In-house or Out-house

A couple of weeks ago Robin DeRosa, someone I follow on twitter, posted the following observation:

The entire thread is worth a read, and I’d encourage you to go take a look at it.  While this is similar to the question often asked with regards to self hosting (or not) things like email, the question of academic infrastructure brings a nuance that is worth exploration.

To lay a little groundwork, I’d like to talk about a concept developed by Geoffrey Moore that he describes as Core versus Context.  I first heard this idea from Adrian Sannier at an event a number of years ago, and he still has one of the best summaries of this idea I’ve seen.  This is taken from a 2006 blog post:

Moore defines Core as those activities that set an enterprise apart from its competition; leadership in Core activities directly advances the mission. For companies, this means activities that, when improved, bring about direct recognition from the marketplace. By contrast, Context activities are those that, while critical, cannot in themselves distinguish the institution from the others in its market segment. Context is critical, but not strategic. Core is what an institution must continually innovate in to achieve and maintain leadership.

It is very easy to argue that the academic side of the house is absolutely Core in a higher education context.  The way our institutions provide teaching, learning, and research opportunities definitely differential us from each other.  Given that, why would any institution outsource any part of the academic experience?  For me, there are two reasons:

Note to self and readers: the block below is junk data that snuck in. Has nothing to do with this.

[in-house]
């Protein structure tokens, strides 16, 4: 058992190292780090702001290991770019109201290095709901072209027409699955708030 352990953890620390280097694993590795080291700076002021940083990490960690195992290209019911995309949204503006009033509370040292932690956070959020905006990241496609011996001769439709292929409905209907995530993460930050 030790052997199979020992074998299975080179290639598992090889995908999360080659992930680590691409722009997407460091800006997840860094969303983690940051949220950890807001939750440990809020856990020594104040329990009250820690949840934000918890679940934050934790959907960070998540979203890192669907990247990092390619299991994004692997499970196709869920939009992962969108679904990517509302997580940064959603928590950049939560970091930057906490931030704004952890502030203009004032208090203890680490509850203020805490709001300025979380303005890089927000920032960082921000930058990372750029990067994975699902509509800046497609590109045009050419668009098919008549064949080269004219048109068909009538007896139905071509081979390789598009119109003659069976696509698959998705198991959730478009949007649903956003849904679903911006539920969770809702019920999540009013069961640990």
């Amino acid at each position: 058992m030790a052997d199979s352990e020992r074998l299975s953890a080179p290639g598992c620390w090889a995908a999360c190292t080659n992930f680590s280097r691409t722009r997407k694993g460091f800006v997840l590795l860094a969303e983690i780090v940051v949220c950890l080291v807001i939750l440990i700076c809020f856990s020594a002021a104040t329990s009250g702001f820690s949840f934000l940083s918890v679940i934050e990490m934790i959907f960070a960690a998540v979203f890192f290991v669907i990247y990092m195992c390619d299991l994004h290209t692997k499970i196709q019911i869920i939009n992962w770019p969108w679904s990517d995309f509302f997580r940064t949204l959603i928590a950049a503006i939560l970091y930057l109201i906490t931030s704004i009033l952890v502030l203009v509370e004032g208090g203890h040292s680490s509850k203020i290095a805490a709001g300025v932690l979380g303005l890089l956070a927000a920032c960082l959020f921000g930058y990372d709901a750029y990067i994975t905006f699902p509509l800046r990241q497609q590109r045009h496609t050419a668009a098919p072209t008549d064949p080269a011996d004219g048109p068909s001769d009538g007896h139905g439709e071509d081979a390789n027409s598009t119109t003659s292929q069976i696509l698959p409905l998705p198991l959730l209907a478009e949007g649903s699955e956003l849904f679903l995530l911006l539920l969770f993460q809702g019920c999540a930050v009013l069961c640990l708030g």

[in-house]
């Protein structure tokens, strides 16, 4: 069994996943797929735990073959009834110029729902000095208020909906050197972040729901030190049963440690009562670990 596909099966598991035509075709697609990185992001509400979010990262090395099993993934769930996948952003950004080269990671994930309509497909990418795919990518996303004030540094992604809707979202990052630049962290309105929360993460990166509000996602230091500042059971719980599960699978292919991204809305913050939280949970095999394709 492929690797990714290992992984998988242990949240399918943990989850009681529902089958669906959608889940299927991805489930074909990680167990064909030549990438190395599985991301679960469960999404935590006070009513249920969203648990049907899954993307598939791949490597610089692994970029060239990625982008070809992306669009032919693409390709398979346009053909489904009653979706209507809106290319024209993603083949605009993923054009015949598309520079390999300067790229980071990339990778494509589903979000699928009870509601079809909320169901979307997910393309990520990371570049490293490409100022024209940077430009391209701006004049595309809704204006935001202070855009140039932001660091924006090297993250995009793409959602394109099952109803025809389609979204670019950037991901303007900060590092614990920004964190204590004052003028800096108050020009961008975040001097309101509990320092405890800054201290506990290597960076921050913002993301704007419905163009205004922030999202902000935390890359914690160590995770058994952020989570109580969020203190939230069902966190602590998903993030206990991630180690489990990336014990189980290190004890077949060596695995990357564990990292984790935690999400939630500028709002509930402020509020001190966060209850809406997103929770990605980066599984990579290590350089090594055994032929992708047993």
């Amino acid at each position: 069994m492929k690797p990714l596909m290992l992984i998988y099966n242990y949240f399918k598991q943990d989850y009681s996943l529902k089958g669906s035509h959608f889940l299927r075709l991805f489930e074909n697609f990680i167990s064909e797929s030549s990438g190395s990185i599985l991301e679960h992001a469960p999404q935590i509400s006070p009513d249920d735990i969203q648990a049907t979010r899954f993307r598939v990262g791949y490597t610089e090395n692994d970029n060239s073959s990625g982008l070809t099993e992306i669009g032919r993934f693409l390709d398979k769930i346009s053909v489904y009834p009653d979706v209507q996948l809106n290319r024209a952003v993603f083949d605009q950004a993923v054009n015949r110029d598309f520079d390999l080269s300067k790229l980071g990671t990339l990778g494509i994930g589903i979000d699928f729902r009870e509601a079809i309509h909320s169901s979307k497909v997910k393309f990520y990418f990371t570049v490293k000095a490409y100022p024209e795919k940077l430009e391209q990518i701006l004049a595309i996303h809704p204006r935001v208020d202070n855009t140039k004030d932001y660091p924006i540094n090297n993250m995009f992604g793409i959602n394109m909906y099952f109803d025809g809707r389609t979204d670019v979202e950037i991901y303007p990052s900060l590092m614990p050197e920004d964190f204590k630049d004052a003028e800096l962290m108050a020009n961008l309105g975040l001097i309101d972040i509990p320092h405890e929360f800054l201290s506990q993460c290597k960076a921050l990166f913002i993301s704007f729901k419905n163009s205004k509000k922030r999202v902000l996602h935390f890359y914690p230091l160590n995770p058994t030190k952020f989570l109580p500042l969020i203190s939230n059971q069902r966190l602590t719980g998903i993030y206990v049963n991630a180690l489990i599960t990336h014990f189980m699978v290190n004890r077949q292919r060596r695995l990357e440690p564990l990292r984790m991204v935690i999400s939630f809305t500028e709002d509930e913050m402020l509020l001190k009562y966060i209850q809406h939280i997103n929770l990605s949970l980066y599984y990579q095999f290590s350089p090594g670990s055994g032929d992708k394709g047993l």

1. Just because we can do a thing doesn’t mean we should do a thing.
  2. While the academic enterprise is definitely Core, when it comes to academic technology much, if not all, of the infrastructure is Context.

I’m positing that academic technology infrastructure is all Context.  That it is important but provides no differentiation to an institution.  Let’s explore this by way of example, the learning platform (or learning management system if you’d rather).  If you look at the LMS market, you’ll see a group of products that, fundamentally, provide the same services.  You can create course shells, give faculty access to add stuff to them, and then add students to them so they can interact with the material, each other, and the faculty member.  Whether you host Moodle (or Blackboard or Sakai) in-house or contract with Canvas (or D2L or Schoology) to provide it “in the cloud” doesn’t matter.  Yes, each platform does some things better than the other, and yes there are some tools available on one and not another.  But the learning platform taken alone will not differentiate an institution.  It’s all Context.  What is Core is how the learning platform gets used.  It’s about how the instructional designers find interesting ways to help faculty interact with their students.  It’s about how well the faculty use the tools to get their points across to students (or even work with students to discover and understand the points).  That’s the differentiator.  That’s the Core.  This same logic applies equally to just about any academic technology tool.  The tool doesn’t differentiate, how the tool is used does.  The tool is Context, the use is Core.